The Republic of Haiti is a country located on the western half of the island of Hispaniola, in the Caribbean Sea. It borders the Dominican Republic to the East.
Haiti is a former Spanish and later French colony that declared independence in 1804. It was ruled by a series of authoritarian governments for much of the 20th century. Its capital and largest city is Port-au-Prince. With over 10 million inhabitants, it's the second-most-populous Caribbean country. This page collates all of DW's content on Haiti.
On this week’s show, we look at issues surrounding menstruation. In Uganda, many girls are dropping out of school because they skip class when they’re on their periods. And in the UK, “period poverty” is on the rise. We’ll check out what’s facing Haiti as the UN prepares to withdraw its stabilization mission. And what is left in the wake of the Burning Man festival?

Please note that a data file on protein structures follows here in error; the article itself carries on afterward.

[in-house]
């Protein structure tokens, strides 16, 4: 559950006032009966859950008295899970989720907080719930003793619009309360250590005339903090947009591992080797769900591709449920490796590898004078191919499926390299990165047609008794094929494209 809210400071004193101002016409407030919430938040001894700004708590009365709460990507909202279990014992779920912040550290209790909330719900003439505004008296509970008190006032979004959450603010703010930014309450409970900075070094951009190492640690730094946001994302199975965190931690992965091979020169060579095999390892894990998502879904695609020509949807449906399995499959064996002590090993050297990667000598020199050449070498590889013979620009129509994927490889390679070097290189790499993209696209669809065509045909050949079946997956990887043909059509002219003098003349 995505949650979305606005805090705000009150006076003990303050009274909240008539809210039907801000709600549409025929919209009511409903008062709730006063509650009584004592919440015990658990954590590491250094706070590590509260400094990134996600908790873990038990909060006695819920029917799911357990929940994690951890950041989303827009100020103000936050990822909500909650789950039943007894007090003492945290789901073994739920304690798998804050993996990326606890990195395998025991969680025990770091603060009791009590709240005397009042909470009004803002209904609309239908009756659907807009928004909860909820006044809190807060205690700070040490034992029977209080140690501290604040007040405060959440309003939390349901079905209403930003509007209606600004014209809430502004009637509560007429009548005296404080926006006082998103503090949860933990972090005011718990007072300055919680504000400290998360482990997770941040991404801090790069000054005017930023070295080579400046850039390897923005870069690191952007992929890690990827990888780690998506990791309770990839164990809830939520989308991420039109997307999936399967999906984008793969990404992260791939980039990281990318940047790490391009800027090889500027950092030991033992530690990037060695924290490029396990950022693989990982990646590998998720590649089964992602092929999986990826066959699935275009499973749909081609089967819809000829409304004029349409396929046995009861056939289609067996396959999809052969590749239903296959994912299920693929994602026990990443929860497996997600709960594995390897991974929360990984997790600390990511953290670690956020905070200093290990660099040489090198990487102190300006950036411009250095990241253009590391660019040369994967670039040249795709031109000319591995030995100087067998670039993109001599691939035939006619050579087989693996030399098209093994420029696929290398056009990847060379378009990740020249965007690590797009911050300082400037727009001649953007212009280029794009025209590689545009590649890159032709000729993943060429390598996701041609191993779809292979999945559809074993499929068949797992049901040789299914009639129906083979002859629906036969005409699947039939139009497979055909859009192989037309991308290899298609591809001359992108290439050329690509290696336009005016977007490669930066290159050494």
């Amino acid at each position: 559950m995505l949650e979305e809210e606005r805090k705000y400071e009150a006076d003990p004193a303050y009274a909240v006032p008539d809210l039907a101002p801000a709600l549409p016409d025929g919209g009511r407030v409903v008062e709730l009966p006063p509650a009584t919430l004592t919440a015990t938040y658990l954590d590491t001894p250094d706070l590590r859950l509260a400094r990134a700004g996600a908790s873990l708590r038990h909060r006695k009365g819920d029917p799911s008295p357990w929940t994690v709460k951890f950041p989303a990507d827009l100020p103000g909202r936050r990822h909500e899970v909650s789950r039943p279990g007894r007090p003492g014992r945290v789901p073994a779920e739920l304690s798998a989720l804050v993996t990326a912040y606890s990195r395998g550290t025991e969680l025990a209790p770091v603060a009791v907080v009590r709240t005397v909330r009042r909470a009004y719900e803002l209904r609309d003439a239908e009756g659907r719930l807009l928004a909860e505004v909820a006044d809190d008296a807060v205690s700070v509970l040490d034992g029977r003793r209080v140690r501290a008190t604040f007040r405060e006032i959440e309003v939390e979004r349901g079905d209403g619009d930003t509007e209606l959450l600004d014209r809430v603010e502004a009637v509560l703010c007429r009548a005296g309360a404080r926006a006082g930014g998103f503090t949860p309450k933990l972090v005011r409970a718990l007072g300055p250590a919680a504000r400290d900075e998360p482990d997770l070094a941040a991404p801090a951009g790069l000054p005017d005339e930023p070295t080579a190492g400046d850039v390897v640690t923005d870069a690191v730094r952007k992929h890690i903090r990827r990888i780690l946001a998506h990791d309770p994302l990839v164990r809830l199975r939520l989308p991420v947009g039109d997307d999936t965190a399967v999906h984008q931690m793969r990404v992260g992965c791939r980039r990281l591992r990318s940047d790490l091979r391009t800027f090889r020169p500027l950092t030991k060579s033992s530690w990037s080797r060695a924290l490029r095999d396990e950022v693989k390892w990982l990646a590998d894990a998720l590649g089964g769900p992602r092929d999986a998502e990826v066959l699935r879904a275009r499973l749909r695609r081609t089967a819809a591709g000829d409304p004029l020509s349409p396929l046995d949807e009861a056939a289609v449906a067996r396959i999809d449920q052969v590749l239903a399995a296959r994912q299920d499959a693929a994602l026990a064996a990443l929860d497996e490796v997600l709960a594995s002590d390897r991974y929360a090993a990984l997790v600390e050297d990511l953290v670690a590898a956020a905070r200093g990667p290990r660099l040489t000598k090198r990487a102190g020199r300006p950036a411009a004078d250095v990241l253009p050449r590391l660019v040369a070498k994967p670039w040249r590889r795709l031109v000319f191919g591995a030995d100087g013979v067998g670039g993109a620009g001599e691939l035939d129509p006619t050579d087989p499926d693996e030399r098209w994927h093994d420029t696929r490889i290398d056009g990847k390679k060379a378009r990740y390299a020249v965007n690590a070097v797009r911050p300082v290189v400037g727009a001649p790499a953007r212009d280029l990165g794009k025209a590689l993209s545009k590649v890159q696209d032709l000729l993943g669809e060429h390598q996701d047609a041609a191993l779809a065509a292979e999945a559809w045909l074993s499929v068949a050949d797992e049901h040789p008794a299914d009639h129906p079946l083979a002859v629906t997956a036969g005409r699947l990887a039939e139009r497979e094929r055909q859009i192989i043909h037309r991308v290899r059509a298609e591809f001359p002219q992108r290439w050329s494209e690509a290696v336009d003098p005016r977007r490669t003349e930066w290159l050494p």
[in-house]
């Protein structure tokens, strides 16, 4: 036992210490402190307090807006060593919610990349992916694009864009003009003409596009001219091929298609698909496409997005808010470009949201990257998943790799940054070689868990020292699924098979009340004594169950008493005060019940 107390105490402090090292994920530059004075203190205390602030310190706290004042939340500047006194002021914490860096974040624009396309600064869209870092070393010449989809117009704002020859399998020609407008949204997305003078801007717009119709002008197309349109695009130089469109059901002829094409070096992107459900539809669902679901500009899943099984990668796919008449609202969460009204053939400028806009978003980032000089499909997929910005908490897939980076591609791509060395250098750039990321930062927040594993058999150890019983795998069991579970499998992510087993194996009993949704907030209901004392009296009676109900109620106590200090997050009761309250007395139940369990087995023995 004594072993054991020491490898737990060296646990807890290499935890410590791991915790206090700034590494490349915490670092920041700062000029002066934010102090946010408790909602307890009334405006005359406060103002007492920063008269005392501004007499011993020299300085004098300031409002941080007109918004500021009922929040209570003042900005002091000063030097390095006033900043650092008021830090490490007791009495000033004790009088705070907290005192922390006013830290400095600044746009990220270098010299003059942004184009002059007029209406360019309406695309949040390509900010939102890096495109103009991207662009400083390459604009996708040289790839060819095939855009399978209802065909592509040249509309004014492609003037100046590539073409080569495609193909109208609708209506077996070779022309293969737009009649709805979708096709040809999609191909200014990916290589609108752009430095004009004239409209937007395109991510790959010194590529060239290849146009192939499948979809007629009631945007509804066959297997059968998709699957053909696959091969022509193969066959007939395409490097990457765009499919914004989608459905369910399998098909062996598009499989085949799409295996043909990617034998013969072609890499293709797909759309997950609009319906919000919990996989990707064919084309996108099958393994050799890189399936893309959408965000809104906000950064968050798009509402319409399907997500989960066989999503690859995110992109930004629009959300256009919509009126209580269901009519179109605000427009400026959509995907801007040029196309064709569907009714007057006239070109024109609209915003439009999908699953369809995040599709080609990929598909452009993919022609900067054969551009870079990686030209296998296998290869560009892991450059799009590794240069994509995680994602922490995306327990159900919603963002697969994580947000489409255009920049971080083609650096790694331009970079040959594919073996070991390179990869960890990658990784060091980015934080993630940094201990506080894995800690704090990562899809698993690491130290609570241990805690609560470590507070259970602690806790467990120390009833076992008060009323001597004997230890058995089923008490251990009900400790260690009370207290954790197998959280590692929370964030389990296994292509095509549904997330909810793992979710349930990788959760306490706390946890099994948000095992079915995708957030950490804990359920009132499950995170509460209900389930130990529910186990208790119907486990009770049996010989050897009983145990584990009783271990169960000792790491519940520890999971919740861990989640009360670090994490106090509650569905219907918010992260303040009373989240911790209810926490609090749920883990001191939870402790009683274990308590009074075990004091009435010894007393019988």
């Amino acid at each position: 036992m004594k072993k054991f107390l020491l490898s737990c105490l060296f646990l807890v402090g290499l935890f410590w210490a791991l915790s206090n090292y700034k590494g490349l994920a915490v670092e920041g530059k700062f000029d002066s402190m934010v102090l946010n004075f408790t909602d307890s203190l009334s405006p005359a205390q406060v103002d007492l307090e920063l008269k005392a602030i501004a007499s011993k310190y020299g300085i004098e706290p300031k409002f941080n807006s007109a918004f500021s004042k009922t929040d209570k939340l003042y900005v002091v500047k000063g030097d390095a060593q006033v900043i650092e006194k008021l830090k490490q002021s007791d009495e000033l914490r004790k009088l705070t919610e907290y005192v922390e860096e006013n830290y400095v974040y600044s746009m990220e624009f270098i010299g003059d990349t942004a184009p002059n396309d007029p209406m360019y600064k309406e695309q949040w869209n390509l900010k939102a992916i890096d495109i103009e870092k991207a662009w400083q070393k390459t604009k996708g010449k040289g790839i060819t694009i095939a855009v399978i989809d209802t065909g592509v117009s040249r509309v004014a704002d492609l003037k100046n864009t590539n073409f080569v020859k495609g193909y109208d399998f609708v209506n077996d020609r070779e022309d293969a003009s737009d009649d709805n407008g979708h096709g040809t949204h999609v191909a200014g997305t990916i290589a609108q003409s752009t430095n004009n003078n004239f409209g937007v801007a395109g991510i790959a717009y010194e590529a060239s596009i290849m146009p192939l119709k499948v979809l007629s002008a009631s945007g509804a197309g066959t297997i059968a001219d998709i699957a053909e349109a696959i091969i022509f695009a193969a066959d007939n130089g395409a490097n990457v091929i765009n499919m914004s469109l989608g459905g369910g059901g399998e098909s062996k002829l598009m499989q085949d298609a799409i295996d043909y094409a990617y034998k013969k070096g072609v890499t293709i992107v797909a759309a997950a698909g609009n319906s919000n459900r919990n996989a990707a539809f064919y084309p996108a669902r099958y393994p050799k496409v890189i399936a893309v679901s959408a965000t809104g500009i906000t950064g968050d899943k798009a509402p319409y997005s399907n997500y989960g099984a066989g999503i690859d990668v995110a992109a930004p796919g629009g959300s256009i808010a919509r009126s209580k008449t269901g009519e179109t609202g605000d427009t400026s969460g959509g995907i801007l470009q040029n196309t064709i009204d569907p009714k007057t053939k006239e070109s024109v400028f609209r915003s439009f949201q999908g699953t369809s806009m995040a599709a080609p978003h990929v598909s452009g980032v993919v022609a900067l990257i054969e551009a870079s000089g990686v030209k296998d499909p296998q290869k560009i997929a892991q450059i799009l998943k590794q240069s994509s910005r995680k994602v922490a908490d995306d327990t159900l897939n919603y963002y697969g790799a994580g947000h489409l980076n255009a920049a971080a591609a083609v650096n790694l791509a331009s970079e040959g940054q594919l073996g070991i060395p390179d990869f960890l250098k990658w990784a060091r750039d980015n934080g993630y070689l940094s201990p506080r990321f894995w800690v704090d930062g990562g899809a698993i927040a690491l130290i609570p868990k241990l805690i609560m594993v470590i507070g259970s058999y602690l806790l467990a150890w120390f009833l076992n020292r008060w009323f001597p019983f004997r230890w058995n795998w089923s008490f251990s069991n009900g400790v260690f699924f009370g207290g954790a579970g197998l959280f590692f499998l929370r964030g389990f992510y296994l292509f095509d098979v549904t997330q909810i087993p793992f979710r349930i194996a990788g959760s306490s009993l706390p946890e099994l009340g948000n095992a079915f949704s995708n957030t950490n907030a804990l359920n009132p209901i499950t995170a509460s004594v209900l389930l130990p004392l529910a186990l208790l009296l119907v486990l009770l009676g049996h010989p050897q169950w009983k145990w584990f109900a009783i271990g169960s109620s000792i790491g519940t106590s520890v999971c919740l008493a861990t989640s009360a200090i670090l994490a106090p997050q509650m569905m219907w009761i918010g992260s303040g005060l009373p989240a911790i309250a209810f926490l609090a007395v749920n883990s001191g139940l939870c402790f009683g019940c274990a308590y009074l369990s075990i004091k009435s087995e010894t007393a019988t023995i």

Poverty remains an extreme challenge for Haiti, and the UN’s special mission in Haiti is coming to an end in a month’s time. But President Jovenel Moise says, "Whoever struggles will make it - even in Haiti." Here’s a report on what’s facing Haitians moving forward, put together by Anne Mellmann, and presented by Sarah Steffen.
Haiti is one of the poorest countries in Latin America. Half the population doesn’t have access to water, the majority of them are unemployed and gun violence is a bleak reality. It’s no surprise that many citizens are choosing to live elsewhere. Like Chile, where there are currently 50,000 Haitians, with around 200 more arriving daily.
There's growing concern in Poland about the right-wing government's efforts to control the media. This year Poland ranked 54th on the World Press Freedom Index compiled by Reporters without Borders. That's one place lower than Haiti. As Alexa Dvorson reports from Warsaw, Polish journalists often find themselves in a daily struggle to keep reality front and center.